As of March 2006, Speed Demos Archive can be found at the Web address [http://speeddemosarchive.com/ http://speeddemosarchive.com/] and contains a total amount of 8481 demos (on both official and custom maps), accounting for a total time of 253 hours, 44 minutes and 39 seconds.Cite web | year = 2006 | url = http://www.archive.org/details/Quake_SDA_collection | title = Quake (PC) – Speed demo collection | publisher = Internet Archive | accessmonthday = March 25 | accessyear = 2006] Although no new installment of the Quake done Quick series has been released yet, a new version called "Quake done Quickest" is in the making. The improvements that have been made as of November 2007 would result in a time of 0:11:30 for the entire game, an improvement over its predecessor of 53 seconds.Cite web | year = 2006 | url = http://speeddemosarchive.com/quake/projects/qdqwavp2/ | title = Quake done Quick with a Vengeance Part II | publisher = Speed Demos Archive | author = Speed Demos Archive contributors | accessmonthday = February 13 | accessyear = 2007]
Metroid 2002 (Metroid series)
Released in August 1986, "
Metroid" was one of the earliest games to introduce special rewards for fast completion times. As is the case for the rest of the games in the series, highly non-linear gameplaymakes it possible for runners to search extensively for different routes towards the end of the game. In particular, the ability to perform sequence breaking has been researched thoroughly, leading to the discovery of ways to complete the games while obtaining only a small percentage of items. Prior to the inception of Metroid speedrunning there were special Web sites which documented these so-called "low-percentage" completion possibilities.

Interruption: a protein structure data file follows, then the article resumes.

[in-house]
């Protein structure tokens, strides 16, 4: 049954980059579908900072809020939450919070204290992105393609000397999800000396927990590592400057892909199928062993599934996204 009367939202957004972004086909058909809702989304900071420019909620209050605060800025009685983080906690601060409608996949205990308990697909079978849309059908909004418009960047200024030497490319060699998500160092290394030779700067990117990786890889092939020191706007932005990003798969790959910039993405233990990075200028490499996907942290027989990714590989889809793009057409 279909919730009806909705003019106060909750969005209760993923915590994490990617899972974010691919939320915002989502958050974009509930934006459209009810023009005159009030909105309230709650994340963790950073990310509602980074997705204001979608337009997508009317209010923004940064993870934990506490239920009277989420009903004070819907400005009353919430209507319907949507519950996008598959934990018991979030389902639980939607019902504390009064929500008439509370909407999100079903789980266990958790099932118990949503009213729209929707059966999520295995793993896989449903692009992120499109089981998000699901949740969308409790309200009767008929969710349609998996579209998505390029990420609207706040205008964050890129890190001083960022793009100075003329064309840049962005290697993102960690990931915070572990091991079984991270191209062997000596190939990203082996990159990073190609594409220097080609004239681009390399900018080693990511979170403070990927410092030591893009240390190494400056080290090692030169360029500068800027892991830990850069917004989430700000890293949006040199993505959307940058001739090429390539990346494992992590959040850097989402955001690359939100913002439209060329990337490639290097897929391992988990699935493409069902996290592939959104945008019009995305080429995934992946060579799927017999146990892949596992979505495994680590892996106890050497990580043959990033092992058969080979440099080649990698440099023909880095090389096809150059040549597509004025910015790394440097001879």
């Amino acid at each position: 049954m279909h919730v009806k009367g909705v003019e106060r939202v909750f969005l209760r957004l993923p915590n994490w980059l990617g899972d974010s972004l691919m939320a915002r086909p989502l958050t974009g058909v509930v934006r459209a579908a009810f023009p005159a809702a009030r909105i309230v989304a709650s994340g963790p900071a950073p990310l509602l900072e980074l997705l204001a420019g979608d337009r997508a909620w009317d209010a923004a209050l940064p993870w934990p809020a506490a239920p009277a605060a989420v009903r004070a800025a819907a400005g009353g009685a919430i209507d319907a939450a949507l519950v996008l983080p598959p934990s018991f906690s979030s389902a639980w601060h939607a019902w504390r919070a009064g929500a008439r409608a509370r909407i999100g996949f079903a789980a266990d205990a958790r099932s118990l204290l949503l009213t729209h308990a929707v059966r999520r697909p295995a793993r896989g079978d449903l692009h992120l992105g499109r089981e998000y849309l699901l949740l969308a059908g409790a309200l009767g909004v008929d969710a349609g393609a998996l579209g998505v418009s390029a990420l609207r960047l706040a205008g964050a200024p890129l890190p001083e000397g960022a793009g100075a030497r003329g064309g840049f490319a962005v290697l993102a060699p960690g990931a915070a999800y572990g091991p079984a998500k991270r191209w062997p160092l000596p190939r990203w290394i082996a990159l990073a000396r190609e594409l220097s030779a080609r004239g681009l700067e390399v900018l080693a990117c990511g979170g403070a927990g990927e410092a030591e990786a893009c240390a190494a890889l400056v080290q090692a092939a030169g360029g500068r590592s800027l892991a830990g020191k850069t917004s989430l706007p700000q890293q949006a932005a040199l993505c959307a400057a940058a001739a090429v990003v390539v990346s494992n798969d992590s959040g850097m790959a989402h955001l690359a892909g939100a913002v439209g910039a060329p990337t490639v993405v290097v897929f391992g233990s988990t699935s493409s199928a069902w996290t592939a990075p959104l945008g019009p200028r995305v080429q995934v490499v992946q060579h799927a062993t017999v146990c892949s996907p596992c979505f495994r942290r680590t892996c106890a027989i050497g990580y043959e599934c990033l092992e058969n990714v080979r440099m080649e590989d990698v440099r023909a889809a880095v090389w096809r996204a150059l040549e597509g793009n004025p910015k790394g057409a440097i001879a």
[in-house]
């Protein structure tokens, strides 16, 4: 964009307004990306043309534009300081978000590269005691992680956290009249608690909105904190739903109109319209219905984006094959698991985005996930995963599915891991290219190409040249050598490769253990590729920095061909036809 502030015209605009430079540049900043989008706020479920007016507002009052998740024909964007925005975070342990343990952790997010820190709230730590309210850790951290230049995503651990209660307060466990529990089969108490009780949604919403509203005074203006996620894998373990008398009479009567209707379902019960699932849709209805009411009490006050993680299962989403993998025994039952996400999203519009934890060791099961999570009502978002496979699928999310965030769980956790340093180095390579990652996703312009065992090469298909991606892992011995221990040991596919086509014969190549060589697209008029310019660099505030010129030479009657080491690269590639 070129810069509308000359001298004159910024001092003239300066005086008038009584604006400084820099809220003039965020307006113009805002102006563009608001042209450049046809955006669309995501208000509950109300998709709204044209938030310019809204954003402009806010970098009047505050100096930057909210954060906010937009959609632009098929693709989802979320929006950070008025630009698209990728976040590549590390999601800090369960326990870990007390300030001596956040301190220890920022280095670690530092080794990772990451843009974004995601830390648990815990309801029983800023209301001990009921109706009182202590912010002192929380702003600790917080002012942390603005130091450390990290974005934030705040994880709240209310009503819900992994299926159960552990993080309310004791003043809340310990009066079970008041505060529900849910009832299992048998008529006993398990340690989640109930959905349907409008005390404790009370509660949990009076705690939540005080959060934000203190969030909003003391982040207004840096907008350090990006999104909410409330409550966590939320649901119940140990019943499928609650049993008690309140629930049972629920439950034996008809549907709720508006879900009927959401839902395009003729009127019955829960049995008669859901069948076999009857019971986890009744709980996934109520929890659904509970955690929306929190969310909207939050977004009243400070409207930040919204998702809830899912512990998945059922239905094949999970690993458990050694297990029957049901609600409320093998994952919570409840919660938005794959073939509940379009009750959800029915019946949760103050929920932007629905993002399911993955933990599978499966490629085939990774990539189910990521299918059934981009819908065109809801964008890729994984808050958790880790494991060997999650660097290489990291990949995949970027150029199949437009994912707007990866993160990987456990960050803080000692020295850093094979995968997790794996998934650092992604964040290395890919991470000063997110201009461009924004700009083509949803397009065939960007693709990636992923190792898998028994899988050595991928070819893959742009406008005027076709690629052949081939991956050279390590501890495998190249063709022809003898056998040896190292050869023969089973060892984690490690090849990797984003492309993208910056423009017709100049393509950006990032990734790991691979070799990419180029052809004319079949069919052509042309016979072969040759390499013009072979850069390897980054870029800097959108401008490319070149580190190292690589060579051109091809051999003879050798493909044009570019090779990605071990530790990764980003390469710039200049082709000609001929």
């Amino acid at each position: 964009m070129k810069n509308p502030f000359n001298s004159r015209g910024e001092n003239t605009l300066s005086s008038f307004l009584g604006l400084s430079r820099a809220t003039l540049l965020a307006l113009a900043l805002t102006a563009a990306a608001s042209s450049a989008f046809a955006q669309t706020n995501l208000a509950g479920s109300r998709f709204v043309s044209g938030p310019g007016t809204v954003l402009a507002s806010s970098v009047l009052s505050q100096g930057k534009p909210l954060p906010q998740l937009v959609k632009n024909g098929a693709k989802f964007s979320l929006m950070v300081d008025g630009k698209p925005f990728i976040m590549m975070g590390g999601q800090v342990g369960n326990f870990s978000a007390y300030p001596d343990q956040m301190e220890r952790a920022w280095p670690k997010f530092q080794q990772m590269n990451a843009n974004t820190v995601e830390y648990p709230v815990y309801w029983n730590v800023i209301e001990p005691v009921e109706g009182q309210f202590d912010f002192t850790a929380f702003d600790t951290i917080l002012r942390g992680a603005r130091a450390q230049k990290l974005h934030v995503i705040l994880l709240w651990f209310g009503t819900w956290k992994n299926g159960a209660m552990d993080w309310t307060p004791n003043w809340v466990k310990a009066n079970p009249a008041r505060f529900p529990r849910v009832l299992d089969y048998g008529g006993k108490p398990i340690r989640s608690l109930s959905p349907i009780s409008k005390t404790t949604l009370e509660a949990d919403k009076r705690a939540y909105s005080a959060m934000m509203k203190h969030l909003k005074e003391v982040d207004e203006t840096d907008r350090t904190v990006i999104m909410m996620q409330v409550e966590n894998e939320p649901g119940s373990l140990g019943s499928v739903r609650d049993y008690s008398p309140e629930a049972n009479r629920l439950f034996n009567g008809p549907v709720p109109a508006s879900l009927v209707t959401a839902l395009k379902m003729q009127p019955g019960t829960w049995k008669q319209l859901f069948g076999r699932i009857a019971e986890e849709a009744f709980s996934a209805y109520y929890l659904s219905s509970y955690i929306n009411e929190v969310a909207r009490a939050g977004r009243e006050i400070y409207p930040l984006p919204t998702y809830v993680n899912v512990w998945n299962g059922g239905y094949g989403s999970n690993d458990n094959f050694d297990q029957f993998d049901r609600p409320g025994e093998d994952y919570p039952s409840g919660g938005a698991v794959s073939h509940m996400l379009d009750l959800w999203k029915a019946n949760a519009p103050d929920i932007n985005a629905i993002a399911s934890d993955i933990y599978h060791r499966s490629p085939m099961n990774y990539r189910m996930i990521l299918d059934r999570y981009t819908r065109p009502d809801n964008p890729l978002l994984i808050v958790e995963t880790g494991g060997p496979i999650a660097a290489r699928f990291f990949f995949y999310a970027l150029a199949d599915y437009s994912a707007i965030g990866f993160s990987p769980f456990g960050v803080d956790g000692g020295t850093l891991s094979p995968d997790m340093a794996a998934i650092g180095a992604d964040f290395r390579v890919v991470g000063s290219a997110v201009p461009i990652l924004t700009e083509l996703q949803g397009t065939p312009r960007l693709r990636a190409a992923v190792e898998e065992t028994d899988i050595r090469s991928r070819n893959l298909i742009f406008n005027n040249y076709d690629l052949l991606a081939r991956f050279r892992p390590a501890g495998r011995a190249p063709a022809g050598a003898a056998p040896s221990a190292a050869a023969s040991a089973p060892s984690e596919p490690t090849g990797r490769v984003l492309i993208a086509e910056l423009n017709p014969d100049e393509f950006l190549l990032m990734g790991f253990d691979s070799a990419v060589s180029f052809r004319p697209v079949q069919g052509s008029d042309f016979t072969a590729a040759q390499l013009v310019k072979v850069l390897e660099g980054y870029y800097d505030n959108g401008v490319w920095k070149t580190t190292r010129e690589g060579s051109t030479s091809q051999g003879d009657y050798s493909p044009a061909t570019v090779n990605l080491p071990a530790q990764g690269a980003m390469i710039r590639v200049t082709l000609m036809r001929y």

The first game to be exceedingly popular with the speedrunning audience was "
Super Metroid", released in 1994, which proved to lend itself to fast completion purposes very well. It featured a physics system that allowed for a wide array of skills for mobility, like " wall jumping" or the " Shinespark", allowing players to skip over large areas of the game, or play through the game in different manners based on how well they can perform these tricks in contextual situations. Additionally, it had the same non-linear gameplay as its predecessors. Due to the way the game was laid out, several different run types or tiers that incorporate different completion percentages have been performed.A "tier", in this context, is a certain time-related goal that determines the strategy or route used in a speedrun. For example, a low-percentage speedrun is in a different tier than an any-percentage speedrun, as both have different completion goals.] One type of run is the "maximum" or "100%" run, in which as many items as possible are obtained. Speedruns which focus solely on finishing the game as quickly as possible with no other prerequisites are described as "any%" runs.
Runs in which as few items as possible are obtained, slowing down the player's progress due to the need to avoid as much items as possible, have also been made.
Internetbecame more available to the general public, groups of players started collaborating on message boards to discuss these tricks with one another in what became a communitybased on playing the games speedily.